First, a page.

Nowadays, the attic houses the permanent exhibition of the life and works of Gaudí. In here you will have the opportunity to explore and discover the research and secrets of his creations. Following the audioguide, you can learn much more than just about Casa Milà. For example, you will see the designs and plans of the crypt of the Church of the Güell Colony, of Park Güell, of Sagrada Familia and so on as well as the designs of furnitures or floors in Casa Batlló, Casa Calvet etc.
Anyway, if you are fascinated by the genius of Gaudí, this is the best place in Casa Milà to learn about his ideas and creativity. I have to say that without these models, it’s rather difficult to understand how he came up with these ideas or how these ideas went to him.
2.4 The Pedrera apartment
Located on the forth floor, once you walk down on the stairwell from the attic, you will come to this apartment where a middle-class family lived at the beginning of the 20th century. From here you can not only have a glance of the interior of the building but also take a look at the furniture and domestic equipments at that time. What’s more exciting is that you have the opportunity to see the ornamental elements designed by gaudí such as the handle, knobs, mouldings, doors floors etc.. Together with the audioguide, you will gain an understanding of the rapid transformation and modernization of the city of Barcelona in the first 25 years of the 20th century.
It is here that you will see the corridor, children’s living room, servants’ sewing room, the kitchen, servants’ dining room (connected to the kitchen), the bathrooms, the study, the living room connected to the drawing room etc.. Do pay attention to the details such as the plaster moulding, carpentry and ironwork. You will see Gaudí’s genius at every corner in this apartment.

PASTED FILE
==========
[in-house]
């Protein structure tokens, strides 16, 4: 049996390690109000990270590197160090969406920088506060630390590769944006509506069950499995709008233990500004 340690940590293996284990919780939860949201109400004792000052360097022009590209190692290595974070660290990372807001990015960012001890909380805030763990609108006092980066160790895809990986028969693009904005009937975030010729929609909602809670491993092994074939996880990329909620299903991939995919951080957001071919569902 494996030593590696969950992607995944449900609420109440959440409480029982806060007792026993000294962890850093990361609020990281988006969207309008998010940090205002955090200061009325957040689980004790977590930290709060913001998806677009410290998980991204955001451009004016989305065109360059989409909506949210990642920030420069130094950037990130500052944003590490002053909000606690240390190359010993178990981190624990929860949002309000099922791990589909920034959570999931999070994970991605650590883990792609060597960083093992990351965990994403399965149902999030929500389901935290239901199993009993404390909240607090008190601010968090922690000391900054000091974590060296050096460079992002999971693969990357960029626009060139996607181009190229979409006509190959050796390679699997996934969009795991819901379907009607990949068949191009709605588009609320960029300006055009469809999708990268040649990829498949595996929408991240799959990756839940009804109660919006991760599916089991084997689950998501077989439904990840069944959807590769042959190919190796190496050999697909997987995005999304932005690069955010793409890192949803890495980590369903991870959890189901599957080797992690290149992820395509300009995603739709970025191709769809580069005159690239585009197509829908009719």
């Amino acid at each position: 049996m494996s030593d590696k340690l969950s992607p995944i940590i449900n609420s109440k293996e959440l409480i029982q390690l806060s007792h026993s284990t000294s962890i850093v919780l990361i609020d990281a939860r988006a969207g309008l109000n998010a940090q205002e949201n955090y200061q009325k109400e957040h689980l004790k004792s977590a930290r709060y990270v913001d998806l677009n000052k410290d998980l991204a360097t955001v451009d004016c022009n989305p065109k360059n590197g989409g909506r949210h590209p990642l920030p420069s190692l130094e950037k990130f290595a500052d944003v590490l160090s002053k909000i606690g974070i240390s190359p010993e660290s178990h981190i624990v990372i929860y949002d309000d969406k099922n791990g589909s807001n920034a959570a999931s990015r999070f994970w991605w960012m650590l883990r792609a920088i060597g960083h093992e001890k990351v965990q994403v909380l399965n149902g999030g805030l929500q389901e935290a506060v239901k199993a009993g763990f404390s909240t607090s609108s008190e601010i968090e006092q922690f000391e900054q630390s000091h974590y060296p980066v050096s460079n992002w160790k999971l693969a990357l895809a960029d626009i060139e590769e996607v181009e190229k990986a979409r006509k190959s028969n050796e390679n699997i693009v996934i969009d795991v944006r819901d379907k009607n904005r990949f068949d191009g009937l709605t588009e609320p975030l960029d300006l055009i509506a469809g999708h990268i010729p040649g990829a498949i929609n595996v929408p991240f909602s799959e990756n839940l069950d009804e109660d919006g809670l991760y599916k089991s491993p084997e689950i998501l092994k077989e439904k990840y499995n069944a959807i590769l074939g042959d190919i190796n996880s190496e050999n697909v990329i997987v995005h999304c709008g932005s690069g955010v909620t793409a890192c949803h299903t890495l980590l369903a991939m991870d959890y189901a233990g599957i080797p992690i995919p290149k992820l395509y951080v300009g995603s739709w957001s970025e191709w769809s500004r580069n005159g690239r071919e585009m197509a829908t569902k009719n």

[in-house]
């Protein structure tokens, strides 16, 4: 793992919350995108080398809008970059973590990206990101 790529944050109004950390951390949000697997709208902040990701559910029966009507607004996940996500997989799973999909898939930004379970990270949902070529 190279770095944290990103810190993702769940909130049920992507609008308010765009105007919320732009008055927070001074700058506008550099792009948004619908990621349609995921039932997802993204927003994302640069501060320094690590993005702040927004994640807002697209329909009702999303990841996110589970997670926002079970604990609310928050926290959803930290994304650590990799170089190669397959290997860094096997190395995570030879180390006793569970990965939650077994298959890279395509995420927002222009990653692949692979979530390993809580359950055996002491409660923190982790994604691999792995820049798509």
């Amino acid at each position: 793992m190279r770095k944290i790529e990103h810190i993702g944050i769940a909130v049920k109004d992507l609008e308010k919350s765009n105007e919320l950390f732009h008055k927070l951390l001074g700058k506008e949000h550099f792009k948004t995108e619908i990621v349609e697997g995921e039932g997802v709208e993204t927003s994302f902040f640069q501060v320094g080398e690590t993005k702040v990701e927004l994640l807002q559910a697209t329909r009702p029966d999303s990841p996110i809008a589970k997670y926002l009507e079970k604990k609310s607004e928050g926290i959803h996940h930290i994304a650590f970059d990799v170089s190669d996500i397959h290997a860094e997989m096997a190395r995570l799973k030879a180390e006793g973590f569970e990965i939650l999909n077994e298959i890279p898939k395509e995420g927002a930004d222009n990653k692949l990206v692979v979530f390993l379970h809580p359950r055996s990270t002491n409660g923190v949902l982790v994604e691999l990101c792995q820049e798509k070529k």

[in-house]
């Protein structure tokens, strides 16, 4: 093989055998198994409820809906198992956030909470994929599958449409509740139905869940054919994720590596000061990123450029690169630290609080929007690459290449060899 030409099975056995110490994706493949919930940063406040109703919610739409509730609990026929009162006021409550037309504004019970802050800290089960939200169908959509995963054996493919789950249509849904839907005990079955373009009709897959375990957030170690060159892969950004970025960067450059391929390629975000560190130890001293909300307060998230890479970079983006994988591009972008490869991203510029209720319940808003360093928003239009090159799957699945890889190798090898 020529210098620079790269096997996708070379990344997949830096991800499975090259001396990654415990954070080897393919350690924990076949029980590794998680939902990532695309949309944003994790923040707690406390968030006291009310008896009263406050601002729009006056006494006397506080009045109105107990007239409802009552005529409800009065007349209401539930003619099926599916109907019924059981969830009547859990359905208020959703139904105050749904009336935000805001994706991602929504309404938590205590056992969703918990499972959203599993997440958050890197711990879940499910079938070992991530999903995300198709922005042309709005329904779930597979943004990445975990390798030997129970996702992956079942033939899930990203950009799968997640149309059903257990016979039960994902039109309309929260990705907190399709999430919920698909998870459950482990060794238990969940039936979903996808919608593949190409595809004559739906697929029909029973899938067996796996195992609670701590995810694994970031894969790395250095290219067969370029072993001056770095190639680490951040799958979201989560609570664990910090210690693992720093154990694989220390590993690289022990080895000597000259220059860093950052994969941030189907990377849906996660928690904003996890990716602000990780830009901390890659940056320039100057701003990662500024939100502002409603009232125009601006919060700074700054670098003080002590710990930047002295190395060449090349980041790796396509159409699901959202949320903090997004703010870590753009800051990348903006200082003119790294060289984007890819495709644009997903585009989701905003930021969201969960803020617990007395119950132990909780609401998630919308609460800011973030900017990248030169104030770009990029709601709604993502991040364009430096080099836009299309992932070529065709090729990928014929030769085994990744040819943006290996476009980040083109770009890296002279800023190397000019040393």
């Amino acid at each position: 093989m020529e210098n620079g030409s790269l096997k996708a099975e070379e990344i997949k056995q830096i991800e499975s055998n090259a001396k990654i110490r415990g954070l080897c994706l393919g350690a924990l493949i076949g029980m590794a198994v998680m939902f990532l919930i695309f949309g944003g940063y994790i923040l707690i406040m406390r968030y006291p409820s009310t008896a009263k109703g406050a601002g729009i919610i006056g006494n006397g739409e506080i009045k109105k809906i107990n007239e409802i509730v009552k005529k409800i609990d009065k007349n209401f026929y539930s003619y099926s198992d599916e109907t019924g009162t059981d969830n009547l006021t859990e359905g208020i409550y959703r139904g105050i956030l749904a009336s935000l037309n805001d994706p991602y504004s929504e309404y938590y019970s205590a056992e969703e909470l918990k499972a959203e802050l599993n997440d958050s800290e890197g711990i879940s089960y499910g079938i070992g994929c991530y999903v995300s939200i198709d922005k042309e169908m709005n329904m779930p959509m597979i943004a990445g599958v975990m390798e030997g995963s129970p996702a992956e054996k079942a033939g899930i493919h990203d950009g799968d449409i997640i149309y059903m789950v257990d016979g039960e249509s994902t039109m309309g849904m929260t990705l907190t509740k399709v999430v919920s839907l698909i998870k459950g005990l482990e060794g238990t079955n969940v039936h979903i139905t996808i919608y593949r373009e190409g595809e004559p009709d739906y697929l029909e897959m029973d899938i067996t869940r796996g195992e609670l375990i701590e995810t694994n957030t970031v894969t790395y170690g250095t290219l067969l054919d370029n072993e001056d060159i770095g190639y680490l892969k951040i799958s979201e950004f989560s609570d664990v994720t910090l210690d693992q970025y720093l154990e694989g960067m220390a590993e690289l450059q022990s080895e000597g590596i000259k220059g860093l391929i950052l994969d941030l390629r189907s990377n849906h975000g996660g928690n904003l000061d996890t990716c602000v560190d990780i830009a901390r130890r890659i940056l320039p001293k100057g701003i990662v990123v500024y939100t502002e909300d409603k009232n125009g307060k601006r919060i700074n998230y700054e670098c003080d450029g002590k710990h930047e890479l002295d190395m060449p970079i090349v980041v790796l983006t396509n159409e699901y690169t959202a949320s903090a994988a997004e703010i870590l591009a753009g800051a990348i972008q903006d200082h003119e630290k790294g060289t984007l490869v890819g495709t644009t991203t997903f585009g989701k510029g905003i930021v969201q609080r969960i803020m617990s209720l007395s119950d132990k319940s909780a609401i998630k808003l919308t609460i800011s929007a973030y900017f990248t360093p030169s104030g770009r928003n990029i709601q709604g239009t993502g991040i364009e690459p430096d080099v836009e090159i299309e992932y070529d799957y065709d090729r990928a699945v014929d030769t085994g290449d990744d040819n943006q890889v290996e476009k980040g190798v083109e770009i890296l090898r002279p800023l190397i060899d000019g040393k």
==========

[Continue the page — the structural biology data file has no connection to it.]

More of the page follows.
Whether a futuristic garage for zeppelins, an urban Gruyère or an object from outer space, Casa Milà, is indeed the creation of an architect on earth, Antoni Gaudí. Led by him, the decorative program and countless ornamental details were carried out by numerous painters, sculptors, plasters, ceramicists, cabinetmakers, metalworkers and glassworkers. The shapes of ivy leaves, conches, ocean waves, palm trees reflected on the banisters, balconies, doors, handles, peepholes are all drawn from nature. Hasn’t he always been the mentor to Gaudí?
This post is one of my 6 posts concerning the 7 Works of Antoni Gaudí protected by the UNESCO. If you are interested, please click on the following properties to read more about them.
- Nativity façade and Crypt of La Sagrada Familia
- Casa Mila
- Casa Batlló
- Park Güell
- Palau Güell
- Crypt in Colonia Güell and Casa Vicens